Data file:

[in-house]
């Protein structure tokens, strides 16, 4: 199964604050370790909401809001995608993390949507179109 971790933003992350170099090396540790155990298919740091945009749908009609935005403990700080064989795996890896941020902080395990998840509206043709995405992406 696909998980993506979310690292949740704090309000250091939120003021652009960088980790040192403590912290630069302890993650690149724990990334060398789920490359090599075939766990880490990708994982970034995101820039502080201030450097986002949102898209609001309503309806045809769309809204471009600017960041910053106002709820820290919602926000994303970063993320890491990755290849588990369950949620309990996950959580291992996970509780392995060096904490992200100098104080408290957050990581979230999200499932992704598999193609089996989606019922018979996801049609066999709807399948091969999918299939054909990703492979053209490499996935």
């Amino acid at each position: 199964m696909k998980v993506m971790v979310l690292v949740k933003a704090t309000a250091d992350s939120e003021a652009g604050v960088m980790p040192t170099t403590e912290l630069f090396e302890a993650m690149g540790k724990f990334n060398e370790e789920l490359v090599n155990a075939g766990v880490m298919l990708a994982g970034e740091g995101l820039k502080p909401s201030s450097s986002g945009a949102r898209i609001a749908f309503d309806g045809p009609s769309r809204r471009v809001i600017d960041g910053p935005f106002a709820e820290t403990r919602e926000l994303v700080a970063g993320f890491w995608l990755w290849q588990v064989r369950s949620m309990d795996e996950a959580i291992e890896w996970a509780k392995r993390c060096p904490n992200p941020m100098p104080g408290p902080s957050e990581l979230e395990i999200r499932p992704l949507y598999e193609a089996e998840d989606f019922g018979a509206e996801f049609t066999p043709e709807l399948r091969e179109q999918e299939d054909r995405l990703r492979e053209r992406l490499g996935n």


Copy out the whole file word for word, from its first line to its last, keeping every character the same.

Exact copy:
[in-house]
């Protein structure tokens, strides 16, 4: 199964604050370790909401809001995608993390949507179109 971790933003992350170099090396540790155990298919740091945009749908009609935005403990700080064989795996890896941020902080395990998840509206043709995405992406 696909998980993506979310690292949740704090309000250091939120003021652009960088980790040192403590912290630069302890993650690149724990990334060398789920490359090599075939766990880490990708994982970034995101820039502080201030450097986002949102898209609001309503309806045809769309809204471009600017960041910053106002709820820290919602926000994303970063993320890491990755290849588990369950949620309990996950959580291992996970509780392995060096904490992200100098104080408290957050990581979230999200499932992704598999193609089996989606019922018979996801049609066999709807399948091969999918299939054909990703492979053209490499996935």
């Amino acid at each position: 199964m696909k998980v993506m971790v979310l690292v949740k933003a704090t309000a250091d992350s939120e003021a652009g604050v960088m980790p040192t170099t403590e912290l630069f090396e302890a993650m690149g540790k724990f990334n060398e370790e789920l490359v090599n155990a075939g766990v880490m298919l990708a994982g970034e740091g995101l820039k502080p909401s201030s450097s986002g945009a949102r898209i609001a749908f309503d309806g045809p009609s769309r809204r471009v809001i600017d960041g910053p935005f106002a709820e820290t403990r919602e926000l994303v700080a970063g993320f890491w995608l990755w290849q588990v064989r369950s949620m309990d795996e996950a959580i291992e890896w996970a509780k392995r993390c060096p904490n992200p941020m100098p104080g408290p902080s957050e990581l979230e395990i999200r499932p992704l949507y598999e193609a089996e998840d989606f019922g018979a509206e996801f049609t066999p043709e709807l399948r091969e179109q999918e299939d054909r995405l990703r492979e053209r992406l490499g996935n």